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Travel Smarts for the Jetsetting Diabetic

Traveling is just inevitable for humans. For some professionals, traveling to other countries is like hitting two birds with one stone—meeting with clients, and at the same, getting to explore and unearth the secrets of that destination. For the born adventure seeker, traveling may mean getting to know diverse cultures or just getting to see the sights.

All these sound so exciting, but what if diabetes might get in the way of your travel ventures? Read on and find ways on how to make your travel as smooth and enjoyable as possible even with diabetes.

Prepping for the trip
Traveling entails a lot of preparation from flight and hotel accommodations to the clothes and gadgets you need to bring with you. It takes months, sometimes even years to plan these trips. And for those with diabetes, special considerations include paying attention to the amount of medicines they need to bring, as well as having themselves checked by their doctors before getting the green light to travel.

According to Dr. Sjoberg A. Kho, University of Sto. Tomas Hospital endocrinologist, and board director of the Philippine Society of Endocrinology and Metabolism (PSEM), he tells his patients that planning the trip way ahead of time and bringing enough medications are very crucial. “They should count their medicines and pack in extra because they’ll never know if their flight might get cancelled or delayed,” he advises.

Dr. Kho says he also individualizes his patients, from the insulin dependent to the non-insulin dependent. “I’ll tell them on the day before they leave the country what medications they’re supposed to take before hopping on the plane, what medications they’re supposed to take while on the plane, and what medications they’re supposed to stop,” he states.

Packing a snack is also important. “Make sure that they have food with them all the time because when traveling, a lot of times on the plane, bus, or car, oftentimes it’s hard to anticipate what time they’re going to be fed,” he says. “If they take their medication at the wrong time and do not eat, the biggest concern that one can have is hypoglycemia,” he continues. In addition, he says, that a patient with diabetes experiencing a hypoglycemia attack on the plane might just be thought of by the stewardess as a passenger dozing off like the rest. And this could be very dangerous.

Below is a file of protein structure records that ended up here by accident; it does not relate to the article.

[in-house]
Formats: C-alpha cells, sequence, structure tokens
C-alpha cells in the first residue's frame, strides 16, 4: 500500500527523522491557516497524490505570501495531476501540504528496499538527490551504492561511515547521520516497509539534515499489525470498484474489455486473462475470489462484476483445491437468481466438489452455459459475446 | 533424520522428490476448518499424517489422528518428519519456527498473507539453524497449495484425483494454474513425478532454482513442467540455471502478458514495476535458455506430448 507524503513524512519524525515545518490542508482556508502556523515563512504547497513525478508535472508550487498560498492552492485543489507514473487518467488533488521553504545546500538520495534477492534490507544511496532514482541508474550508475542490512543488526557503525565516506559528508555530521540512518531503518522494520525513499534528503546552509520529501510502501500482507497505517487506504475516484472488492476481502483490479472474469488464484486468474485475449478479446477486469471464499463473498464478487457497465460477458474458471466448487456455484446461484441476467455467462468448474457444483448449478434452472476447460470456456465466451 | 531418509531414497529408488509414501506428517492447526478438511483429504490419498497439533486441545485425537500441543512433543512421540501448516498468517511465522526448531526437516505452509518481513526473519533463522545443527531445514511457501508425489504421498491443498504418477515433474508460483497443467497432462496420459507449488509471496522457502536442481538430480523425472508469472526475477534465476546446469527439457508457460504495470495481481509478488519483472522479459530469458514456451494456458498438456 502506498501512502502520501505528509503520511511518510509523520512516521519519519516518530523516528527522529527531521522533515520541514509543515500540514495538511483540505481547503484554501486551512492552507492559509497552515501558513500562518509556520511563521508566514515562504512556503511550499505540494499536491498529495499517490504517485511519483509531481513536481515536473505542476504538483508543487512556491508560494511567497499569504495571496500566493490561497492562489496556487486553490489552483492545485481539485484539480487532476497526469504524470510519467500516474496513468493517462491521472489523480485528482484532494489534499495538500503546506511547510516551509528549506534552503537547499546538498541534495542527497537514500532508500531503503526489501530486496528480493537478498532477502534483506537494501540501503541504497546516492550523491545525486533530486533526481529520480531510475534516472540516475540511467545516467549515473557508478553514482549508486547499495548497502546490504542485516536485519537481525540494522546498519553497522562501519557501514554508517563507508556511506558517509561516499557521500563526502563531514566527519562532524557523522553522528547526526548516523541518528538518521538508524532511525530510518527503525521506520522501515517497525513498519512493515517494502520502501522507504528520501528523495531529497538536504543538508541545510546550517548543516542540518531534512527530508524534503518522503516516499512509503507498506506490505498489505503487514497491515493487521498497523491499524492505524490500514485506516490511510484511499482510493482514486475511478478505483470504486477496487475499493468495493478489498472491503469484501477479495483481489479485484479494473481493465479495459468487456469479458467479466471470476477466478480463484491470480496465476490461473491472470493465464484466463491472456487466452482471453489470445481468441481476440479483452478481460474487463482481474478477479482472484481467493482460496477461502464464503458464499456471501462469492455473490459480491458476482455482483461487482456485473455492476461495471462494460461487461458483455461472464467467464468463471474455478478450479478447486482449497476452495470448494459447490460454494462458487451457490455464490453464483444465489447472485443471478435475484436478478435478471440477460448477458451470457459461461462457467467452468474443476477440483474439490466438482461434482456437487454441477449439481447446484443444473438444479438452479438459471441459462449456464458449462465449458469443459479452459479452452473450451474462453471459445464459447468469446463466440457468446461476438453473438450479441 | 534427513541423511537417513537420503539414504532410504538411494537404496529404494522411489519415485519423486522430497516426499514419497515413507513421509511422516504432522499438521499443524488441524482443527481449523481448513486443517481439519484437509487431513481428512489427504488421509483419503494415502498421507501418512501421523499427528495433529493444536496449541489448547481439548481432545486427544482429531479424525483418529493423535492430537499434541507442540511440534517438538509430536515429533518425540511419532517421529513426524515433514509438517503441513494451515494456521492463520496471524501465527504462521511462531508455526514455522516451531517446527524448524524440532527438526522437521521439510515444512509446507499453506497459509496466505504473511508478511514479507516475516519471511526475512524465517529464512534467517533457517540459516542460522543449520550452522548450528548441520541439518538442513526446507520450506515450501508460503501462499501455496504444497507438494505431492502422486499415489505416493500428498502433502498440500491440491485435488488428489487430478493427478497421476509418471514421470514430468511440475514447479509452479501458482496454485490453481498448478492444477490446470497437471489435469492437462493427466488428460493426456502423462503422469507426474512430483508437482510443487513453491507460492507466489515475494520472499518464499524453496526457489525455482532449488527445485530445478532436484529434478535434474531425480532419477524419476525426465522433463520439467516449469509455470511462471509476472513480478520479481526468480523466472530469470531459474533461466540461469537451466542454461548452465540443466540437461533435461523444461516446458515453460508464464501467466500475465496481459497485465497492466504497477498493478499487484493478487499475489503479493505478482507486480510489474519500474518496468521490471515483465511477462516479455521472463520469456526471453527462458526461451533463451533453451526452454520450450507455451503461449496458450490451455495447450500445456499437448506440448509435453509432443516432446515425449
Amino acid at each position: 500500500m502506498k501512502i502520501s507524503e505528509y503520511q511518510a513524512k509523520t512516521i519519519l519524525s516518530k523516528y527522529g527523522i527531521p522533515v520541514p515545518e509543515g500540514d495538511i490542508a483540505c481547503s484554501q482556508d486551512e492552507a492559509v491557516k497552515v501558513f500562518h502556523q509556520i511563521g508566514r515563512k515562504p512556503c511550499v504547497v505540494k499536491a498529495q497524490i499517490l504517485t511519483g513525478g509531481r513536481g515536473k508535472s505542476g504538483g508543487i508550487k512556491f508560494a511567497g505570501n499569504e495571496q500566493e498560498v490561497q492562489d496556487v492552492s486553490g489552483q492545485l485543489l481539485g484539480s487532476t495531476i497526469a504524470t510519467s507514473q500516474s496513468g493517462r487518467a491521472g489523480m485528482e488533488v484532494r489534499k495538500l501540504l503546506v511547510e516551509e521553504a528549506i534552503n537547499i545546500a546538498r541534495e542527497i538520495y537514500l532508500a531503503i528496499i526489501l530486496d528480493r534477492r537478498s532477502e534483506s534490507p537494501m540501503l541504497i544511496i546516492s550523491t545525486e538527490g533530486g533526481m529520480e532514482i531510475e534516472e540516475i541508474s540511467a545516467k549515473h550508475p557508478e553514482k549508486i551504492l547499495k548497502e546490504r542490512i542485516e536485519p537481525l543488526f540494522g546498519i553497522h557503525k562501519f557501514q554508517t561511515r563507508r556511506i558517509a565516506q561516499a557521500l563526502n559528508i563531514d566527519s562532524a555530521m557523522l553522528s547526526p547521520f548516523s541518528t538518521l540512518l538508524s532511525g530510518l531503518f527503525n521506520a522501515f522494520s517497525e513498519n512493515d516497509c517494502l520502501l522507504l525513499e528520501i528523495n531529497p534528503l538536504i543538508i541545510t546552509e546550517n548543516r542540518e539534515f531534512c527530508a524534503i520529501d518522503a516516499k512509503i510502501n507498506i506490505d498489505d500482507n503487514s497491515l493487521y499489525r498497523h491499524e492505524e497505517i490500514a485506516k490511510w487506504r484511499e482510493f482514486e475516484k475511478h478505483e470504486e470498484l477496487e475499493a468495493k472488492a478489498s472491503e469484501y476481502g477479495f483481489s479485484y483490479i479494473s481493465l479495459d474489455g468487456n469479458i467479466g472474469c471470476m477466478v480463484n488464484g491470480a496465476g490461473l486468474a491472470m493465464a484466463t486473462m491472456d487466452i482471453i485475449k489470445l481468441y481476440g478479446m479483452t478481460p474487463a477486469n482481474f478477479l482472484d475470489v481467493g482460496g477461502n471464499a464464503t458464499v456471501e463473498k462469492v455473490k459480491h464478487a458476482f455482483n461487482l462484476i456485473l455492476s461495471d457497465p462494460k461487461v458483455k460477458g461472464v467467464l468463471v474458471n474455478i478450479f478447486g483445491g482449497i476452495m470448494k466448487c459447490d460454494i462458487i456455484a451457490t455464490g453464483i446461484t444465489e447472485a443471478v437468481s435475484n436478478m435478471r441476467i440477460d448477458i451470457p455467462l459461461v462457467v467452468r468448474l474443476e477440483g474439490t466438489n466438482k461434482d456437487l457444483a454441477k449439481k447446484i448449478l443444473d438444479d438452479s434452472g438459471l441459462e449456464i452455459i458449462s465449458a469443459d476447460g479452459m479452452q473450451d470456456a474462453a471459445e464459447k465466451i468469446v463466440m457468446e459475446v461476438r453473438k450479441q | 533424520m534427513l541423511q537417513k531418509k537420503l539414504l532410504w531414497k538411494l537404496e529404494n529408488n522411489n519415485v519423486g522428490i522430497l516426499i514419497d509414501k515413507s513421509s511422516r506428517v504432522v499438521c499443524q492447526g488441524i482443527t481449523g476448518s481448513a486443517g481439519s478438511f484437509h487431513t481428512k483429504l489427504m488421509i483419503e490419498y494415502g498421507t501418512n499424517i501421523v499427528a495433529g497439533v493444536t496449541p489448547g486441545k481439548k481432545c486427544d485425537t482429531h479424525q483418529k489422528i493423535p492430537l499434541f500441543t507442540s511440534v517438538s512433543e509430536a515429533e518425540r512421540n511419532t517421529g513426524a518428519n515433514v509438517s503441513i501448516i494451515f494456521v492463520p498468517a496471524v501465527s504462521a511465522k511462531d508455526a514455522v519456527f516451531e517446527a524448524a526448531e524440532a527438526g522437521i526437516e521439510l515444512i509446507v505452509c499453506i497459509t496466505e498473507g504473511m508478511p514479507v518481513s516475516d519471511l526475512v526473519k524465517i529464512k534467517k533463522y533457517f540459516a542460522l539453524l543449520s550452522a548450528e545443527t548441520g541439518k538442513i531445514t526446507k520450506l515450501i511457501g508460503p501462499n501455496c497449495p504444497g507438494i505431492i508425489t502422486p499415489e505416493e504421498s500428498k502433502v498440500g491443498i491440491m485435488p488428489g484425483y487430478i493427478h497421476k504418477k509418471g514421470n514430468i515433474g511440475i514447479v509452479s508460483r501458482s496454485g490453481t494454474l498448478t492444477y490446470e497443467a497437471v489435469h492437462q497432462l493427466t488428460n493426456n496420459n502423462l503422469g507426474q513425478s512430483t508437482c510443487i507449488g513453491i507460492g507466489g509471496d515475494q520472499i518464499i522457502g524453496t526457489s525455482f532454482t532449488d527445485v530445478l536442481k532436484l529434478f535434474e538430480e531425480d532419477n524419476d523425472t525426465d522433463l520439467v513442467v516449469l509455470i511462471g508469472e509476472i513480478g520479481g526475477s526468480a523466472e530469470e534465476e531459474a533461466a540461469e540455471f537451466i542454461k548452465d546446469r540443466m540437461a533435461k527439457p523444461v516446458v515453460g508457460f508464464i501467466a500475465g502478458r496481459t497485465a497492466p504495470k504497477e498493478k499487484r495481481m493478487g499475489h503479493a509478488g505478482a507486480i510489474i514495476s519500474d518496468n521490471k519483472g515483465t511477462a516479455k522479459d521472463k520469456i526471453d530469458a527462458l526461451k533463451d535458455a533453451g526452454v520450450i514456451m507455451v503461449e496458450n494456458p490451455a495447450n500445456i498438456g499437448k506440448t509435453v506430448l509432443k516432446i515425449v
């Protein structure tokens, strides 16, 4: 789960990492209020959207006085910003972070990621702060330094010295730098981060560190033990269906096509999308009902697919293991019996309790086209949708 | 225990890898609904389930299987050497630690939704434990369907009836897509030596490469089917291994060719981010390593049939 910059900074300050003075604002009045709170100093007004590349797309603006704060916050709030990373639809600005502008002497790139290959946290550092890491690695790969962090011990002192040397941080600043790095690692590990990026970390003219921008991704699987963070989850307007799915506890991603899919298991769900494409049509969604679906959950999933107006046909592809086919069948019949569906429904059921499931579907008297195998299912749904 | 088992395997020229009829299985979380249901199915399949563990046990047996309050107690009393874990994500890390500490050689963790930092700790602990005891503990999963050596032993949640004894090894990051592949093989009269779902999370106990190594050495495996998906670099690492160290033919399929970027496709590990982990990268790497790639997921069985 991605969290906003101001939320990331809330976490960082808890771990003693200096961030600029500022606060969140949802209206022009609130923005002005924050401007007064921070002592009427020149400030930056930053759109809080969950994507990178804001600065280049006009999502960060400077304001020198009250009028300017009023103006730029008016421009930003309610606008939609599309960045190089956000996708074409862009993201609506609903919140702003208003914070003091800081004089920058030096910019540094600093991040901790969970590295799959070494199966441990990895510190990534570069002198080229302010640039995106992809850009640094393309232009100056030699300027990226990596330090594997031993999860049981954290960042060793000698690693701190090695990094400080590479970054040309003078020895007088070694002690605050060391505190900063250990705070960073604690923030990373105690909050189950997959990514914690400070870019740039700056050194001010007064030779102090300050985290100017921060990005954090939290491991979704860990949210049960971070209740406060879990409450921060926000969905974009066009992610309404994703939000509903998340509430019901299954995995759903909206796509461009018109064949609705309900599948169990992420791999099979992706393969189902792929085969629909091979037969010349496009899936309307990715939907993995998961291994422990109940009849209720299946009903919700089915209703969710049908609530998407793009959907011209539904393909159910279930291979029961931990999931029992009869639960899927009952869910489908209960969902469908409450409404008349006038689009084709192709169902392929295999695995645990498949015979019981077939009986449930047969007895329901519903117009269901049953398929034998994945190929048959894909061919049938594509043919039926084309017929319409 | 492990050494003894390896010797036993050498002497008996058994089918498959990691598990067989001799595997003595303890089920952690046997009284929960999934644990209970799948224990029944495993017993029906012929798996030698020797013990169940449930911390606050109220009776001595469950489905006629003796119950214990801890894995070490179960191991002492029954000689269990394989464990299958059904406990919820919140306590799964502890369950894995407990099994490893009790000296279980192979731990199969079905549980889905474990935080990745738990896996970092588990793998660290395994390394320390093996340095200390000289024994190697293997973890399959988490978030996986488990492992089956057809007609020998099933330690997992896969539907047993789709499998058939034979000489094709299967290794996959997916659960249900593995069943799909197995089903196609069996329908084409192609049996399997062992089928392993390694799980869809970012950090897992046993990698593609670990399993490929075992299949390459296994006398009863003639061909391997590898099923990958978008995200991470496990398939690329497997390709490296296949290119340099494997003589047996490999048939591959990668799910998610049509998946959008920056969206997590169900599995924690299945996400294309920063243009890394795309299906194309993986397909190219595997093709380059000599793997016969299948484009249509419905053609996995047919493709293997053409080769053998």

On which mode of transportation is best for diabetics, Dr. Kho says that there’s nothing in particular, “you just have to know which one they prefer and then instruct them accordingly.”

Knowing what else to bring
Aside from the basic necessities like clothes and toiletries, it is also very crucial for diabetic patients to bring their medicines and their insulin. Dr. Kho also suggests, “It might be a good idea also to split the medications, meaning some of them are in the carry-on luggage, some of them are checked-in, just in case their checked-in luggage gets lost. For their carry-on, they should bring some of their medicines, even if they have a short flight because they’ll never know if the flight can get cancelled and delayed and they’d run out of medications.”

Dr. Kho also advises to bring extra medications like antibiotics because diabetics are known to be more prone to infections. “It really depends on which part of the world or which part of the country they’re going to. There are certain countries, like the Philippines, that are more prone to acute gastroenteritis and a lot of times they could be bacterial, so they should pack antibiotics. If they have the first sign of diarrhea, especially if there are no physicians available, they can start antibiotic intake,” he shares.

Bringing all sorts of medicines may be a bit of a hassle and may add more clutter to your luggage, so to make things more orderly, Dr. Kho says that a medicine box can help solve the clutter problem. “If they are going to travel for like a week, they can just put their medications in those medicine boxes, if they are going to travel for that long only, so that they don’t have to carry too many things. And it’s easier to remember because medicine boxes would just remind you that if the medicines are still there it… means that you haven’t taken your medications,” he says.

Glucometers are also as important as your medications as they give you an idea of how low or high your blood sugar level is at the moment, and helps you act accordingly. With this Dr. Kho says, “If they have a glucometer they should bring it with them, so they can check their blood sugars more often while traveling. The time difference, meal difference, timing, oftentimes you are at the mercy of when food’s going to be available, so a meter would be good.”

Insulin and medication concerns
For those who are dependent on insulin, knowing when and how much insulin to inject can be very tricky especially when crossing time zones. It is best to remember that traveling east means a shorter day, while going west means a longer day.

Dr. Kho also says that he writes down specific instructions for patients who might get confused because of the time changes. “For example, if they leave here 7am but they will be arriving at their destination also at 7am, the patients really don’t know what to do. Do they take the medications all over again? Do they follow the new time or do they follow the Philippine time? So these are specific instructions that we have to give them,” he says.